With their multiplicity of chronic problems, these countries pose some of the toughest development challenges. Poor governance and extended internal conflicts are common among these countries, which all face similar hurdles: weak security, fractured societal relations, corruption,breakdown in the rule of law, and lack of mechanisms for generating legitimate power and authority. As low-income countries, LICUS also have a huge backlog of investment needs and limited government resources to meet them. 

Past international engagement with these countries has failed to yield significant improvements, and donors and others continue to struggle with how best to assist fragile states. LICUS are characterized by weak policies, institutions, and governance. The Bank identified 25 such countries in fiscal year 2005. These 25 countries have a number of similarities: their infant mortality rate is a third higher than that of other low-income countries, life expectancy is 12 years lower, and their maternal mortality rate is about 20 percent higher.

There are also important differences among LICUS. Some grew at around 4 percent per annum during 1995-2003. Others had negative growth rates of a similar magnitude. Some have abundant natural resources, while others are resource-poor. These differences are recognized in four business models that the Bank developed to work with countries in crisis: deterioration, prolonged crisis or impasse, post-conflict or political transition, and gradual improvement.

Countries in light blue are characterized as “core” LICUS countries, while those in dark blue are “severe” LICUS countries.

 

Dependency Theory and Import Substitution Industrialization (ISI)

PBS broadcast a tremendously informative series called Commanding Heights, which took a look at the the battle over the world’s political economy during the 20th century.  Below you’ll find a portion of the episode on Latin America, which has been uploaded to You Tube.  The clip below explains the concept of dependency theory–the theoretical impetus behind the establishment of the political economic institution of import-substitution-industrialization (ISI).  Unfortunately, ISI did not work very well in practice, and Moises Naim–the editor of Foreign Policy Magazine, explains why in the clip below.

P.S. “The Chicago Boys” were not Michael, Scotty, and Phil. 🙂

The Relationship Between Wealth and Health

The BBC reports on fascinating new research, which concludes that “economic growth does not necessarily translate into improvements in child mortality.” There are two points I wish to make about this: First, it illustrates an important trend in the development literature regarding the correct metric to use to determine, and compare, levels of well-being worldwide. Historically, well-being has been captured by the crude instrument of Gross National Product (GDP) per capita, but the realization that, for many reasons, the measure was too crude to be a satisfactory indicator of well-being development led to the introduction of other measures, the most useful of which is the Human Development Index (HDI) put out by the United Nations Development Program (UNDP). (Why might GDP per capita be a misleading indicator of well-being?)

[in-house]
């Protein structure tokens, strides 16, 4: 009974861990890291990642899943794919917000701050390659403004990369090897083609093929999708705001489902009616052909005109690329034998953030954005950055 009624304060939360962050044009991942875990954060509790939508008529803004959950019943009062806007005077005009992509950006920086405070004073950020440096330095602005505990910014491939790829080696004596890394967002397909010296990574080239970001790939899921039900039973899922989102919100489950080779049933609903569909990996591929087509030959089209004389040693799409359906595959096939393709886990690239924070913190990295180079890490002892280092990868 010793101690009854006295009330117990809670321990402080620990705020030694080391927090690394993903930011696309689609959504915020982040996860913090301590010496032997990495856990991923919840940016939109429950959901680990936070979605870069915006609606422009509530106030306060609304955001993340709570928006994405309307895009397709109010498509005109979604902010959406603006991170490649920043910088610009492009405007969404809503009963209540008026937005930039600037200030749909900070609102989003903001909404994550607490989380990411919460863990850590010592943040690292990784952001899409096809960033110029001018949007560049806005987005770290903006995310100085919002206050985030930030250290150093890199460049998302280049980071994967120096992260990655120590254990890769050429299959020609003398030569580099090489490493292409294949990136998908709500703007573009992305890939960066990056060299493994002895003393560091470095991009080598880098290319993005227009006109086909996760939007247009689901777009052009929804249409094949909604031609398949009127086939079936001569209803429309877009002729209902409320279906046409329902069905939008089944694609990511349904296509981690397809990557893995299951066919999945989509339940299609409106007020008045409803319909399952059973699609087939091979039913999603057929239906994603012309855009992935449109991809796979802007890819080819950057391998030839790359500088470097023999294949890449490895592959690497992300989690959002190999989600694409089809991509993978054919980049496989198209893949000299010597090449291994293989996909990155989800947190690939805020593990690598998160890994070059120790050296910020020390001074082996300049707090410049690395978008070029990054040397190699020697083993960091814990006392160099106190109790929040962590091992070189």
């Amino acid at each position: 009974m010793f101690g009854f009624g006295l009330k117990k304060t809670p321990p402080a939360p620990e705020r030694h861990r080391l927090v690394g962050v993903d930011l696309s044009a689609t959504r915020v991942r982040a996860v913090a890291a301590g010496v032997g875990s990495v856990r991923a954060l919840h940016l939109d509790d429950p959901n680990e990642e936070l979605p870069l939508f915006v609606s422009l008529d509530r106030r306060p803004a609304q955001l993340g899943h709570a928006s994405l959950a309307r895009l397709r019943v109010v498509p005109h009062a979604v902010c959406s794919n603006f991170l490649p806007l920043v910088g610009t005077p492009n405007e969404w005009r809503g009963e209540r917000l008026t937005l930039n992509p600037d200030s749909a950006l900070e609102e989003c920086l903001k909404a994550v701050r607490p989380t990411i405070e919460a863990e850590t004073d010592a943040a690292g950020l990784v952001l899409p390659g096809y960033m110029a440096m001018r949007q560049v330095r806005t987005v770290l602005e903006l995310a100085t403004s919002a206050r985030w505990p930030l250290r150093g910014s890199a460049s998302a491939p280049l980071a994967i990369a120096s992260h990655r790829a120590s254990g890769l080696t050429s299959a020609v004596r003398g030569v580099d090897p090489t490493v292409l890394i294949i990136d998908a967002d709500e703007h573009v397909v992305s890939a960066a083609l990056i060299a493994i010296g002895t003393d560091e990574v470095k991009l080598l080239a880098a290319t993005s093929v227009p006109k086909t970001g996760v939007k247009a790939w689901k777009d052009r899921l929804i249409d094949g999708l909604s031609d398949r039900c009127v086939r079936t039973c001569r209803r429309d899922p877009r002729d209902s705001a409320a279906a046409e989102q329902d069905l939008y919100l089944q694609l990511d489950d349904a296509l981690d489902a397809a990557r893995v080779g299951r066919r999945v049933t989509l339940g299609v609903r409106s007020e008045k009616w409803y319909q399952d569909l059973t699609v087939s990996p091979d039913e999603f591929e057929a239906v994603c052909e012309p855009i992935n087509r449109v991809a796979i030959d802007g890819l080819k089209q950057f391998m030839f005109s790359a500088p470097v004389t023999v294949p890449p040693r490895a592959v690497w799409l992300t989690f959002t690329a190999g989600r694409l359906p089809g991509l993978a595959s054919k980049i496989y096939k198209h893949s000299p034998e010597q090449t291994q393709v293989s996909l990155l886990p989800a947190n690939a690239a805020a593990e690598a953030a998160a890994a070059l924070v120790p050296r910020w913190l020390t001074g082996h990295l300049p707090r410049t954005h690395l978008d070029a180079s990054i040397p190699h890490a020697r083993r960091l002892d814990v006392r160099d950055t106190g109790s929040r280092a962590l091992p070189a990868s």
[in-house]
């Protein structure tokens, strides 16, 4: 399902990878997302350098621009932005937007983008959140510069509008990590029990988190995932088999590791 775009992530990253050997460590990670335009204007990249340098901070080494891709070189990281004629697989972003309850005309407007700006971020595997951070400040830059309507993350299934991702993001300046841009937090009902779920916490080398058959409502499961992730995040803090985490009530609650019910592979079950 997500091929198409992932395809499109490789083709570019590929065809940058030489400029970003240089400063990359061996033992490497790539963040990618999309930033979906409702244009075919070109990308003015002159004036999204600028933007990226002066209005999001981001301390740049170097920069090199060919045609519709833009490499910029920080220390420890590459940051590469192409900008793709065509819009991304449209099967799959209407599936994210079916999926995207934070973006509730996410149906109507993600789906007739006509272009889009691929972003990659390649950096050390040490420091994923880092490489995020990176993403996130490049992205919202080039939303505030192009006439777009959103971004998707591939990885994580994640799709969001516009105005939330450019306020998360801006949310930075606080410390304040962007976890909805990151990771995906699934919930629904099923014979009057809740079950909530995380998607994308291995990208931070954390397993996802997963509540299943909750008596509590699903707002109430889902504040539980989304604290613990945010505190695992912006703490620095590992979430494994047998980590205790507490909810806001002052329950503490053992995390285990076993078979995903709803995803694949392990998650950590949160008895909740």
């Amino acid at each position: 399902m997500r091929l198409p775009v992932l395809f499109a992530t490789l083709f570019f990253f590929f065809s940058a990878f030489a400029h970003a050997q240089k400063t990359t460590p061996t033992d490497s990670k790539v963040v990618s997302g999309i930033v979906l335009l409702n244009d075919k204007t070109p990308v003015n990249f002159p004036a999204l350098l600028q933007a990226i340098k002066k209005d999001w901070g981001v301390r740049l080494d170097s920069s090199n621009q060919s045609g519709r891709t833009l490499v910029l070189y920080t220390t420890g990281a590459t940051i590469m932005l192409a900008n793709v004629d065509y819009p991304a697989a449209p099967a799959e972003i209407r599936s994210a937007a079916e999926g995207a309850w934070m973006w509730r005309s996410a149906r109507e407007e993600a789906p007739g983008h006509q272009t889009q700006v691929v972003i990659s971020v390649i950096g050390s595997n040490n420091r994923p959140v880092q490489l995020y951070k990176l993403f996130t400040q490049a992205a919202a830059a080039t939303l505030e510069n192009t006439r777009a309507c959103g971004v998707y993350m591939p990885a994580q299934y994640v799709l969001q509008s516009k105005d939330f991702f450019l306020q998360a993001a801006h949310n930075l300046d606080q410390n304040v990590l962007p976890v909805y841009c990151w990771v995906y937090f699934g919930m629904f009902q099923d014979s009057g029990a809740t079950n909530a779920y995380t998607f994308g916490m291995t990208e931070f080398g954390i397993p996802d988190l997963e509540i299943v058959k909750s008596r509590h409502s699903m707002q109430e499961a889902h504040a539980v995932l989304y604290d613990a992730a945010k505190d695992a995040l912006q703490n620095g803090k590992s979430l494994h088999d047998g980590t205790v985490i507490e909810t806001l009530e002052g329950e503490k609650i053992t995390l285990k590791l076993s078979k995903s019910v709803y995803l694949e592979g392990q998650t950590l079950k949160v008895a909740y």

The second point follows from the first; one’s policy prescriptions vis-a-vis issues of development are to a large extent determined by just which indicator of well-being one believes best captures the essential nature of that elusive concept. As such, IGOs such as the World Bank, have focused attention on overall economic growth, while scholars such as Amartya Sen (who champions the “capabilities approach”) do not view growth tout court as a magical anti-poverty elixir.

From the BBC article:

Ten million children still die every year before their fifth birthday, 99% of them in the developing world, according to Save the Children.

A study comparing economic performance with child mortality reveals that some countries have not translated wealth into improvements across society.

Survival is too often just a “lottery”, said Save the Children’s David Mepham.

He said that even the poorest countries can cut child mortality by following simple policies, but at the moment “a child’s chance of making it to its fifth birthday depends on the country or community it is born into”.

Lagging behind

Angola comes at the bottom of a new “Wealth and Survival” league table drawn up by the UN Development Programme (UNDP).

The figures for child mortality in India are shocking
Shireen Miller
Save the children India

There are few countries in the world where there are such stark wealth contrasts as there are between the wealth of oil-rich coastal strip around the Angolan capital Luanda, and the war-ravaged interior.

UNDP statisticians calculate that more than half of the babies who die in Angola could be saved were the country to spread its wealth more fairly.

child_mortality_map.jpg

Click on the map to be taken to the Johns Hopkins Bloomberg School of Public Health’s Magazine for an article on child mortality.

[Each orange dot is equivalent to 5,000 child deaths.]

 

Data Sources on Development, Poverty, Economics, Environment, etc.

For your edification, but also to help you with your assignments, papers, and blogs, here are some data sources that will allow you to compare levels of development and poverty across the globe. The United Nations Development Programme’s Human Development Report is an excellent source of information on indicators related to development. Click here if you would like to look up data and/or statistics. You can search for statistics by country, indicator, or table.

Another excellent data source is the World Bank Development Indicators collected by the World Bank. This link provides access to the Education, Gender, Health & Nutrition & Population, and Poverty databases as well as Country Statistical Information, and Development Gateway Data and Statistics.

Finally, the United Nations maintains a statistical division, whose website can be found here, and which collects a wide range of data from social and demographic statistics, through economic, environmental and energy statistics, to statistics related to Millennium goal indicators.